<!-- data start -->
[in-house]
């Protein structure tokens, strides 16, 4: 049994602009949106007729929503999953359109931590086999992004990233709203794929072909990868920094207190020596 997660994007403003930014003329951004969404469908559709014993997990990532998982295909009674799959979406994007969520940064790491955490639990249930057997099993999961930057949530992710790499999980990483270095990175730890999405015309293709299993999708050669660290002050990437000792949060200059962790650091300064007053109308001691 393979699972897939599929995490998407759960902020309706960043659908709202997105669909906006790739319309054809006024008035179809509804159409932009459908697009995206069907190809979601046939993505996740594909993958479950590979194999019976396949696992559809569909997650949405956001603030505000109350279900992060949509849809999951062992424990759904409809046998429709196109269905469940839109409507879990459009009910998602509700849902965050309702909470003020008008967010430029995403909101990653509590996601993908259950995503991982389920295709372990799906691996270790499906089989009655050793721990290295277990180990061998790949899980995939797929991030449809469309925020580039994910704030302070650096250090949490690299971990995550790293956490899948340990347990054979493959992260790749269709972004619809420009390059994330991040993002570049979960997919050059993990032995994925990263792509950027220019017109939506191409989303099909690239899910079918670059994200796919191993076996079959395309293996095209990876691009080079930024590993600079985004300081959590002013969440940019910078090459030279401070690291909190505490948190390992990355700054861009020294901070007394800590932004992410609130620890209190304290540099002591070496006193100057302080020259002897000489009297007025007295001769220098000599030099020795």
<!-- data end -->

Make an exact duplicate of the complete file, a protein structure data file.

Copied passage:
[in-house]
């Protein structure tokens, strides 16, 4: 049994602009949106007729929503999953359109931590086999992004990233709203794929072909990868920094207190020596 997660994007403003930014003329951004969404469908559709014993997990990532998982295909009674799959979406994007969520940064790491955490639990249930057997099993999961930057949530992710790499999980990483270095990175730890999405015309293709299993999708050669660290002050990437000792949060200059962790650091300064007053109308001691 393979699972897939599929995490998407759960902020309706960043659908709202997105669909906006790739319309054809006024008035179809509804159409932009459908697009995206069907190809979601046939993505996740594909993958479950590979194999019976396949696992559809569909997650949405956001603030505000109350279900992060949509849809999951062992424990759904409809046998429709196109269905469940839109409507879990459009009910998602509700849902965050309702909470003020008008967010430029995403909101990653509590996601993908259950995503991982389920295709372990799906691996270790499906089989009655050793721990290295277990180990061998790949899980995939797929991030449809469309925020580039994910704030302070650096250090949490690299971990995550790293956490899948340990347990054979493959992260790749269709972004619809420009390059994330991040993002570049979960997919050059993990032995994925990263792509950027220019017109939506191409989303099909690239899910079918670059994200796919191993076996079959395309293996095209990876691009080079930024590993600079985004300081959590002013969440940019910078090459030279401070690291909190505490948190390992990355700054861009020294901070007394800590932004992410609130620890209190304290540099002591070496006193100057302080020259002897000489009297007025007295001769220098000599030099020795």